European Equity Benchmarks Close Sharply Lower; Mining, Automotive, Bank Stocks Saddle Markets

The broad-based major European indices closed lower in Wednesday trading as mining, automotive and bank stocks burdened the markets

In economic news, the UK’s consumer prices index including owner occupiers’ housing costs (CPIH) 12-month inflation rate was 2.3% in July, unchanged from June 2018, while the consumer prices index (CPI) 12-month rate was 2.5% for the month, up from 2.4% in June, according to the Office for National Statistics (ONS).

Rising prices for computer games and transport fares were the largest upward contributors to the 12-month rate between June and July, although computer game prices tend to be highly variable from month to month, said the ONS.

The upward effects were offset by falling prices for clothing and footwear, and the removal of initial charges for investment in some unit trusts. Prices for clothing and footwear declined 0.4% for the 12 months to July, the first time the 12-month rate has been negative since October 2016.

Meanwhile, the headline rate of inflation for goods leaving the factory gate (output prices) was 3.1% on the year to July, down from 3.3% in June. Prices for materials and fuels (input prices) rose 10.9% on the year to July, up from 10.3% in June.

All product groups provided upward contributions to output annual inflation, with the largest coming from petroleum products. Input annual inflation increased for the fifth consecutive month, with crude oil providing the largest upward contribution to the annual and monthly rate.

The ONS also reported that average house prices in the UK increased 3% in the year to June, down from 3.5% in May, which is its lowest annual rate since August 2013 when it was also 3%. This slowdown in UK house price growth over the past two years was attributed mainly to a slowdown in the south and east of England. The lowest annual growth was in London, where prices decreased 0.7% over the year, down from negative 0.2%.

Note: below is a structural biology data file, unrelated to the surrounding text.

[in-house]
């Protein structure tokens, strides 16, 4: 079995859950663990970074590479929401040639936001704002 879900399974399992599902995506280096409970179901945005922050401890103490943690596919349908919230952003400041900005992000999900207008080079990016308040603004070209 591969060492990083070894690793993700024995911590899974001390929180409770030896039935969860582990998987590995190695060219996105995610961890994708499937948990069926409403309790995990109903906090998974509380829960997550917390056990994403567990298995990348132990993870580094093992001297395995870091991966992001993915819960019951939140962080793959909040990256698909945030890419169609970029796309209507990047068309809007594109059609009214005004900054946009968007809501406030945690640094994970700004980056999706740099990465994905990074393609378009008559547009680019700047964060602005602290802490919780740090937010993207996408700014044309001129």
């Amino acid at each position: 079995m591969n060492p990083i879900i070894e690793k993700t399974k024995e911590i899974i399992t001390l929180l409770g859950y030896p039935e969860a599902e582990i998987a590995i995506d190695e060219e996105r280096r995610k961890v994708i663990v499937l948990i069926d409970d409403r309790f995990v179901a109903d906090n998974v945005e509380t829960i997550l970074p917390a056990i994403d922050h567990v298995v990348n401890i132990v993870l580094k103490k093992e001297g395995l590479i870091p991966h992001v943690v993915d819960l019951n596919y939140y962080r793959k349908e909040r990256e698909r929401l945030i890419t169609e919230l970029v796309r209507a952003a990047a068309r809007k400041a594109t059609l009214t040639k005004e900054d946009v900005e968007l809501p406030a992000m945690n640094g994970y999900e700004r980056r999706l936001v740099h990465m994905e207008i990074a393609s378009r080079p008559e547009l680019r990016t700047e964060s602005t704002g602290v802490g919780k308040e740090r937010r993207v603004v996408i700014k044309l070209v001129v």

And in Germany, 5.6 million people worked in local units of manufacturing with 50 or more people employed in the country at the end of June, according to the Federal Statistical Office (Destatis). On the basis of provisional results, that was an increase of approximately 144,000 people, or 2.6% compared to June 2017. The number of hours worked in June increased 5.7% from a year earlier, reaching 723 million. The earnings amounted to EUR26 billion ($29.4 billion), which was 4.6% more than in June 2017.

In equities, mining stocks weighed down the FTSE in London, occupying the top eight spots for decliners, led by Fresnillo, and Anglo American, which shed 7.8% and 6.2% respectively, followed by Glencore and Antofagasta, which were down 5.7% each, and Evraz and Randgold Resources which were off 5.5% and 5.4% respectively.

In Frankfurt, industrial group Thyssenkrupp, and pharmaceutical company Bayer led the DAX sharply lower, falling 3.9% and 3.6% respectively, followed by semiconductor company Infineon Technologies, and adhesives manufacturer Covestro, which lost 3.5% and 3.3%. Automakers Volkswagen, Daimler, and BMW dropped 3.1%, 2.5%, and 1.4% respectively, while Deutsche Bank and Commerzbank declined 2.5% and 2%.

In Paris, steel and mining company ArcelorMittal led the CAC into negative territory, falling 4.8%, followed by semiconductor company STMicroelectronics, and oilfield services company TechnipFMC, which were down 4.7% and 4.5% respectively. Auto parts supplier Valeo dropped 3.4%, while luxury goods company Louis Vuitton, and oil and gas company Total were off 3% and 2.8%.